For the complete article,Please visit:
http://www.himalayanacademy.com/resources/books/tirumantiram/GurudevaTalk.html
Namaskar.

Subramanian.R

  • Hero Member
  • *****
  • Posts: 43583
    • View Profile
Re: What is Saiva Siddhanta?
« Reply #3 on: August 23, 2012, 03:02:58 PM »
Dear Ravi,

Quite interesting. What I had given in my post is what Sri Bhagavan said briefly about Saiva Siddhantam.
Smt, Mangayarkarasi, who speaks every Sunday about one temple, once said, there is no term which is
more confusing than Saiva Siddhantam!  She said Saiva Siddhantam is only Siva-advaitam. Instead of
Brahman, the word Siva is used. Muruganar also uses the word Sivam to denote Consciousness. However,
Meikandar's Siva Jnana Sutras give varying definitions - eternal nature of Pati, Pasu, Pasam. And four types
of muktis, Salokam, Saarupyam, Saameepam, Sayujyam. 

Arunachala Siva.   

Hari

  • Hero Member
  • *****
  • Posts: 1832
    • View Profile
    • Fundamental questions about mind
Re: What is Saiva Siddhanta?
« Reply #4 on: August 23, 2012, 03:09:41 PM »
Quote
115: Pati (God), Pasu (Soul) and Pasa (World) are Eternal
They speak of the Three--Pati, Pasu and Pasa;
Beginningless as Pati, Pasu and Pasa are:
But the Pasu-Pasa nears not the Pati supreme:
Let but Pati touch! the Pasu-Pasa is as naught.

TIRUMANTIRAM
Web Page dedicated to the Great Sages:
https://someoneelsebg.000webhostapp.com/Sages/HTML.html

Subramanian.R

  • Hero Member
  • *****
  • Posts: 43583
    • View Profile
Re: What is Saiva Siddhanta?
« Reply #5 on: August 23, 2012, 04:01:14 PM »
Dear Hari,

Nice. Here Pasa - is not merely the world but the worldly attraction (pAsam literally means that which binds) that binds the
soul (jiva) and keep it away from Pati (God or Self).  This is as per Saiva Siddhantam. 

Sri Bhagavan calls it slightly differently in Ulladu Narpadu (Main Text Verse 1) as ulahu, karthan, uyir. That is World, God and jiva
which is mind/body complex. 

World and and worldly attraction is the difference.

Arunachala Siva.

Hari

  • Hero Member
  • *****
  • Posts: 1832
    • View Profile
    • Fundamental questions about mind
Re: What is Saiva Siddhanta?
« Reply #6 on: August 27, 2012, 12:14:56 PM »
Siddha Saivism - Philosophy and Practices

by Jayaram V

The Saiva Siddhanta School is one of the most ancient schools of Saivism. It has a history of more than 2000 years. Its roots can be traced back to both Kashmir and southern India. It gained popularity in the south and established itself as a dominant sect of Saivism. In the past it had sizeable following in other parts of the Indian subcontinent. But currently it is popular mostly in the south.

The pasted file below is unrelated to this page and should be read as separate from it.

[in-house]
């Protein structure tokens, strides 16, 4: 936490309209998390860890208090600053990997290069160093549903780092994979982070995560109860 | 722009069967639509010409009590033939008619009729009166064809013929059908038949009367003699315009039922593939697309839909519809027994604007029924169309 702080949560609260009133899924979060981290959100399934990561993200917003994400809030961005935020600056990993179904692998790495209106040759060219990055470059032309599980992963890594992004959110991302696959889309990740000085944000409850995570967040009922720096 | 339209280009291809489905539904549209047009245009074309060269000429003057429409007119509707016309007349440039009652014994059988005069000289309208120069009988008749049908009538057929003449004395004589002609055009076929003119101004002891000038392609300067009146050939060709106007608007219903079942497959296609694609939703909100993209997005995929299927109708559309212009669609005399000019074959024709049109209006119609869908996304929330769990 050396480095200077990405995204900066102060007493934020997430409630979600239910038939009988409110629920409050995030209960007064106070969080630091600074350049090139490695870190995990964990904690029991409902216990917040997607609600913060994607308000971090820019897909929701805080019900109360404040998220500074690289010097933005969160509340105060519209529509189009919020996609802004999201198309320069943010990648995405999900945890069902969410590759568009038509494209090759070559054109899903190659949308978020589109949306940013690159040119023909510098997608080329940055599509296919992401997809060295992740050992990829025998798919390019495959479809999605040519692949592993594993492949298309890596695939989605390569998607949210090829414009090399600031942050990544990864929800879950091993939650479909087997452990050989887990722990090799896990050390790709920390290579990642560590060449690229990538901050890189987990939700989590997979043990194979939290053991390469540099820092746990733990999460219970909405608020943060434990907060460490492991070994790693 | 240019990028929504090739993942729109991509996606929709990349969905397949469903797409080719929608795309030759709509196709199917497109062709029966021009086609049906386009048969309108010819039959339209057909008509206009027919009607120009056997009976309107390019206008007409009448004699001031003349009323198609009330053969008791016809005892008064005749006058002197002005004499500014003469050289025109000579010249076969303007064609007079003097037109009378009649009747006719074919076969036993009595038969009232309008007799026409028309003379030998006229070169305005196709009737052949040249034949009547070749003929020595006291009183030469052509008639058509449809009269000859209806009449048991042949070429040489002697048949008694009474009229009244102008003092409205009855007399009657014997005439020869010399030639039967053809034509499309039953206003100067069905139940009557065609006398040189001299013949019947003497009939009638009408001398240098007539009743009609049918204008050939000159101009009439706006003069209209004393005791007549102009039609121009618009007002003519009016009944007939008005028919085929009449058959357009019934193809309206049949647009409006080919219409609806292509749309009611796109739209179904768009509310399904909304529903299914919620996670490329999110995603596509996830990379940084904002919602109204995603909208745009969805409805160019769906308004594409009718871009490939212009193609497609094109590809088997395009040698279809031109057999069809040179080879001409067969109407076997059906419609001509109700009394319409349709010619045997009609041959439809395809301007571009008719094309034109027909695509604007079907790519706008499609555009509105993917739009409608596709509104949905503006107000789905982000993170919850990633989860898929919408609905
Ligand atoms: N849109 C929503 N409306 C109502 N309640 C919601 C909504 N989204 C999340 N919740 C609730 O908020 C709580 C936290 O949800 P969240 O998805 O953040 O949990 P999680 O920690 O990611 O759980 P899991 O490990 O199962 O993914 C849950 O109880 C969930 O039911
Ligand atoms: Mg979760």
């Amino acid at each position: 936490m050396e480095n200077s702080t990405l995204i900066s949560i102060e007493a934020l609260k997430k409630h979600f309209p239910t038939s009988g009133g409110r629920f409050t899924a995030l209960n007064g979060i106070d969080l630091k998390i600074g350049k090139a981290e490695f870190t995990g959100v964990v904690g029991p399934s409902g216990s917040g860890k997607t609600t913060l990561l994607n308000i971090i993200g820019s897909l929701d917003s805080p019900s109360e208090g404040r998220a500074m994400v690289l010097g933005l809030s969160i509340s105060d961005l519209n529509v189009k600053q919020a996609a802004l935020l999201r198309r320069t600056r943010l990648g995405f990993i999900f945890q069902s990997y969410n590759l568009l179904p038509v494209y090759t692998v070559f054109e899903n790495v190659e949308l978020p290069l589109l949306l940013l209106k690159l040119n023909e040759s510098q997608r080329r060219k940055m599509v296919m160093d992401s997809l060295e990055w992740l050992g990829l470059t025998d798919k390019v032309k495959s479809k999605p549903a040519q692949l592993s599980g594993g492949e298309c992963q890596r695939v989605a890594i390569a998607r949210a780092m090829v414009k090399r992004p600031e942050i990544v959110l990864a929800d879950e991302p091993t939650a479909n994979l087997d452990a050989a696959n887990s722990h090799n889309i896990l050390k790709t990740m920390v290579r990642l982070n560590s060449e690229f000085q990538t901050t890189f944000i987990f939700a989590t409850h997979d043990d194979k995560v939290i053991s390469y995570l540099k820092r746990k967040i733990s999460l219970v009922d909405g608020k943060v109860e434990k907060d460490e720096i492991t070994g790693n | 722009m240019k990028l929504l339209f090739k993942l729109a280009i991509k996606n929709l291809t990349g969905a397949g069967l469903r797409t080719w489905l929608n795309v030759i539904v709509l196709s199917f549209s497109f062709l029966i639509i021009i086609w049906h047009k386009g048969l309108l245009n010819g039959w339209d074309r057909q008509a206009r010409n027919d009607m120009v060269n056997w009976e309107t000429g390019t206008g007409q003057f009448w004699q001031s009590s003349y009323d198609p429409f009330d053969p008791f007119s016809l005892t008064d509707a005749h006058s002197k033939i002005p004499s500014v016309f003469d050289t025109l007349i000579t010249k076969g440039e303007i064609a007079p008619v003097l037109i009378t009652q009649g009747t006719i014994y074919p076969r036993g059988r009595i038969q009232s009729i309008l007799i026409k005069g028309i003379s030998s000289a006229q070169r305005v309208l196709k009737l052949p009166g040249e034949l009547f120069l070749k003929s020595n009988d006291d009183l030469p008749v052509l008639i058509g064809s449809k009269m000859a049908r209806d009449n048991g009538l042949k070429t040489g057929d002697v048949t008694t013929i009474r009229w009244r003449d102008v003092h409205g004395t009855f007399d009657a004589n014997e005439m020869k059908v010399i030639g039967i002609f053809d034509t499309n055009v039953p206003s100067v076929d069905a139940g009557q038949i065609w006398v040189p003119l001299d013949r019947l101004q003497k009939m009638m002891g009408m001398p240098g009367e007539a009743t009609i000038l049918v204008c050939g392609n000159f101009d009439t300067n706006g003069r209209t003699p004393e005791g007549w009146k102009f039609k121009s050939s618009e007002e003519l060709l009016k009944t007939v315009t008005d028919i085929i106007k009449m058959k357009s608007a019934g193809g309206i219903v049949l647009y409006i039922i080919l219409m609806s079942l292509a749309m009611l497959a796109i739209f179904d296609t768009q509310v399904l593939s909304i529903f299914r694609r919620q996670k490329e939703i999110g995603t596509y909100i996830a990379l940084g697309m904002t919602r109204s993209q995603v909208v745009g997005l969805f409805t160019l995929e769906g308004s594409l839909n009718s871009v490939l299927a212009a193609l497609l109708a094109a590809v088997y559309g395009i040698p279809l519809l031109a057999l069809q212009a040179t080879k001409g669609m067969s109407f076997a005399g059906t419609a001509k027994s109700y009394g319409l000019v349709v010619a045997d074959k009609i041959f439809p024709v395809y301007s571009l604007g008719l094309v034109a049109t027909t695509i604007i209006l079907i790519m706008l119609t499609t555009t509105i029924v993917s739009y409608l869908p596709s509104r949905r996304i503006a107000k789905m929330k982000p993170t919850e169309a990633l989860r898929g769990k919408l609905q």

Literary Sources

The Saiva Siddhanta tradition draws its authority from the 28 Saiva Agamas, the devotional works of several saints of Saivism, and the writings of several thinkers and scholars. The first known guru of Saiva Siddhanta tradition was Nandinatha, who lived around 250 BC in the present day Kashmir. He left behind a compilation of twenty-six Sanskrit verses called the Nandikesvara Kasika, in which he laid down the basic tenets of Saiva Siddhanta school. The next prominent personality of this tradition was Tirumular, who composed Tirumandiram in Tamil and introduced the Nandinatha tradition 1 of this school to the people of southern India. He was instrumental in making Saivism popular in the south by emphasizing the devotional aspect. So important was his contribution to Saivism that the Nandinatha tradition remains popular in the south even today.

His work was carried forward by subsequent generations of devotional saints such as Appar, Sundarar, Sambandhar, whose works are preserved in Tevaram. These saints moved from place to place and temple to temple, singing the glory of Siva and making Saivism a popular movement in the face of strong opposition from Jainism and Buddhism. Manikkavacakar, who came after these great saints, also contributed substantially to the popularity of Saiva Siddhanta school in the south. His work is preserved in the collection of poems known as Tiruvasagam.

The works of these four great Saiva saints were compiled into a single collection of verses named Tirumurai by Nambi Andar Nambi who lived in the 11th century AD. Tirumurai is an authoritative source of Saiva Siddhanta literature. It consists of about 18316 slokas divided into 12 individual Tirumurais consisting of prayers preserved from the earlier works mentioned above.

Siva-gnana-bodhanam by Meykandar is another important work on Saiva Siddhata. Meykandar lived in the 13th Century. He came from a place known as Vennai. Not much is known about him. His works is based mostly on the twelve sutras from the Raurava Agama. The Siva-gnana-bodhanam laid emphasis on sivam, gnanam and bodham declaring Sivam as One, gnanam as the knowledge of Sivam and bodham as the process of experiencing and realizing such knowledge.

Other important works of the Saiva Siddhanta school include:

    Siva-gnana-suddhiya of Arulnandi
    Sivaprakasam and Tiru-varut-prayam of Umapathi and
    A commentary on the Vedanta-sutras by Nilakantha.